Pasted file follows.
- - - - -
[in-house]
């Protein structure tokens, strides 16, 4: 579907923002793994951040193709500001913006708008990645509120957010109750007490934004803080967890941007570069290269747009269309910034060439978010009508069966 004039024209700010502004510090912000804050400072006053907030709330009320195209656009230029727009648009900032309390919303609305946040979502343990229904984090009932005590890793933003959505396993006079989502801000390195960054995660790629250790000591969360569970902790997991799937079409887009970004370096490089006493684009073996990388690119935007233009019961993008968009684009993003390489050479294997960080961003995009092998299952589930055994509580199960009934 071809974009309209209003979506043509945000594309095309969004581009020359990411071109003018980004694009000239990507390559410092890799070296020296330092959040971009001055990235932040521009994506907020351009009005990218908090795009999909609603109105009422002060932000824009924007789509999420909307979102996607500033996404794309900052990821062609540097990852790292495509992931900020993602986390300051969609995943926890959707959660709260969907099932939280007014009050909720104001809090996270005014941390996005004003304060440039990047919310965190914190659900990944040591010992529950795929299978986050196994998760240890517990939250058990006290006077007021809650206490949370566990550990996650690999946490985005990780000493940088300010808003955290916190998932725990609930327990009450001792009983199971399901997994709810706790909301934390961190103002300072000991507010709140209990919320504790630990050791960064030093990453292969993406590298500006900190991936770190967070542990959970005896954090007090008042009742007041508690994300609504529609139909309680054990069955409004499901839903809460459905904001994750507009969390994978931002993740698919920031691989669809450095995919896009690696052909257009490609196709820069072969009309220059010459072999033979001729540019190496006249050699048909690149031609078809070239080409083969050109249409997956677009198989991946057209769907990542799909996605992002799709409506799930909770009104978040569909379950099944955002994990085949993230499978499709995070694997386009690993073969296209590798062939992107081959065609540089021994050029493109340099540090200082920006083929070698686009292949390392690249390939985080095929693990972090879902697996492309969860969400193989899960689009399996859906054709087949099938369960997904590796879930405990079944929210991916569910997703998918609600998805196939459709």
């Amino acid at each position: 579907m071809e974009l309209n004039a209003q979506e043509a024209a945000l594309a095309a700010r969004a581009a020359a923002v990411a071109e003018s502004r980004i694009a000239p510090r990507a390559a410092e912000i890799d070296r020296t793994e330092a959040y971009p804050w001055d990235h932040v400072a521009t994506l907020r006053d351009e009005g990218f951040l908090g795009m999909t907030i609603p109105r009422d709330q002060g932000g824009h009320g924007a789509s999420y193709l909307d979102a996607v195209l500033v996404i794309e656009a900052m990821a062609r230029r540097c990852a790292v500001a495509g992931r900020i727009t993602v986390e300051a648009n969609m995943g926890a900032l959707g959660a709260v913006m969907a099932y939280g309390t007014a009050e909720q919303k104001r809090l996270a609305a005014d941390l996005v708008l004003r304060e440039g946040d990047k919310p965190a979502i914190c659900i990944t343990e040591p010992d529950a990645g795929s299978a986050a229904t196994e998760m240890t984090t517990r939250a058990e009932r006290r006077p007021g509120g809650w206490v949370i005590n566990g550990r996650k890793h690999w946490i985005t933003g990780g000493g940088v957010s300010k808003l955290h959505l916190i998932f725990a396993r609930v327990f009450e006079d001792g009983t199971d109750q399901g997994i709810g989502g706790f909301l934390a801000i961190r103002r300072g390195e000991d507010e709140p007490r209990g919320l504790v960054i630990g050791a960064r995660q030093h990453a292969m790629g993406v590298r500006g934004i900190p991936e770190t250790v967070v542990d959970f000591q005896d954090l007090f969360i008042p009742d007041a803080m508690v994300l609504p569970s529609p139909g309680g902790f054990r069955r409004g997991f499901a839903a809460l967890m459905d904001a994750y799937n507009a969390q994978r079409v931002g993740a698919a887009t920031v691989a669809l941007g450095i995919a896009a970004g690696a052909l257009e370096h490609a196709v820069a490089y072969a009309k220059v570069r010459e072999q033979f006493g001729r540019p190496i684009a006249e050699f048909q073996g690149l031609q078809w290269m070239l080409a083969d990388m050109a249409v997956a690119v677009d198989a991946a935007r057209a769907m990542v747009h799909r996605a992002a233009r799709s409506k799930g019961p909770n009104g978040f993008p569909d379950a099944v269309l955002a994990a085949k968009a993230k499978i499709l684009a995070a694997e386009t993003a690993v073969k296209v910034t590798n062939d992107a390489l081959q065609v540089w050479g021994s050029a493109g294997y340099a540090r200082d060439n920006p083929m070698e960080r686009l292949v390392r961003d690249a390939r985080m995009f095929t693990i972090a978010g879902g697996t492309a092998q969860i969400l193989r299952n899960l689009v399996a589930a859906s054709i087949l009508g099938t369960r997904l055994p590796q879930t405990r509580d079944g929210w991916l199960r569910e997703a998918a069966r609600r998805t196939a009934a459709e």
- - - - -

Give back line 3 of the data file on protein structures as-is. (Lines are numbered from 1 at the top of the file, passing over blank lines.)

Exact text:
């Amino acid at each position: 579907m071809e974009l309209n004039a209003q979506e043509a024209a945000l594309a095309a700010r969004a581009a020359a923002v990411a071109e003018s502004r980004i694009a000239p510090r990507a390559a410092e912000i890799d070296r020296t793994e330092a959040y971009p804050w001055d990235h932040v400072a521009t994506l907020r006053d351009e009005g990218f951040l908090g795009m999909t907030i609603p109105r009422d709330q002060g932000g824009h009320g924007a789509s999420y193709l909307d979102a996607v195209l500033v996404i794309e656009a900052m990821a062609r230029r540097c990852a790292v500001a495509g992931r900020i727009t993602v986390e300051a648009n969609m995943g926890a900032l959707g959660a709260v913006m969907a099932y939280g309390t007014a009050e909720q919303k104001r809090l996270a609305a005014d941390l996005v708008l004003r304060e440039g946040d990047k919310p965190a979502i914190c659900i990944t343990e040591p010992d529950a990645g795929s299978a986050a229904t196994e998760m240890t984090t517990r939250a058990e009932r006290r006077p007021g509120g809650w206490v949370i005590n566990g550990r996650k890793h690999w946490i985005t933003g990780g000493g940088v957010s300010k808003l955290h959505l916190i998932f725990a396993r609930v327990f009450e006079d001792g009983t199971d109750q399901g997994i709810g989502g706790f909301l934390a801000i961190r103002r300072g390195e000991d507010e709140p007490r209990g919320l504790v960054i630990g050791a960064r995660q030093h990453a292969m790629g993406v590298r500006g934004i900190p991936e770190t250790v967070v542990d959970f000591q005896d954090l007090f969360i008042p009742d007041a803080m508690v994300l609504p569970s529609p139909g309680g902790f054990r069955r409004g997991f499901a839903a809460l967890m459905d904001a994750y799937n507009a969390q994978r079409v931002g993740a698919a887009t920031v691989a669809l941007g450095i995919a896009a970004g690696a052909l257009e370096h490609a196709v820069a490089y072969a009309k220059v570069r010459e072999q033979f006493g001729r540019p190496i684009a006249e050699f048909q073996g690149l031609q078809w290269m070239l080409a083969d990388m050109a249409v997956a690119v677009d198989a991946a935007r057209a769907m990542v747009h799909r996605a992002a233009r799709s409506k799930g019961p909770n009104g978040f993008p569909d379950a099944v269309l955002a994990a085949k968009a993230k499978i499709l684009a995070a694997e386009t993003a690993v073969k296209v910034t590798n062939d992107a390489l081959q065609v540089w050479g021994s050029a493109g294997y340099a540090r200082d060439n920006p083929m070698e960080r686009l292949v390392r961003d690249a390939r985080m995009f095929t693990i972090a978010g879902g697996t492309a092998q969860i969400l193989r299952n899960l689009v399996a589930a859906s054709i087949l009508g099938t369960r997904l055994p590796q879930t405990r509580d079944g929210w991916l199960r569910e997703a998918a069966r609600r998805t196939a009934a459709e």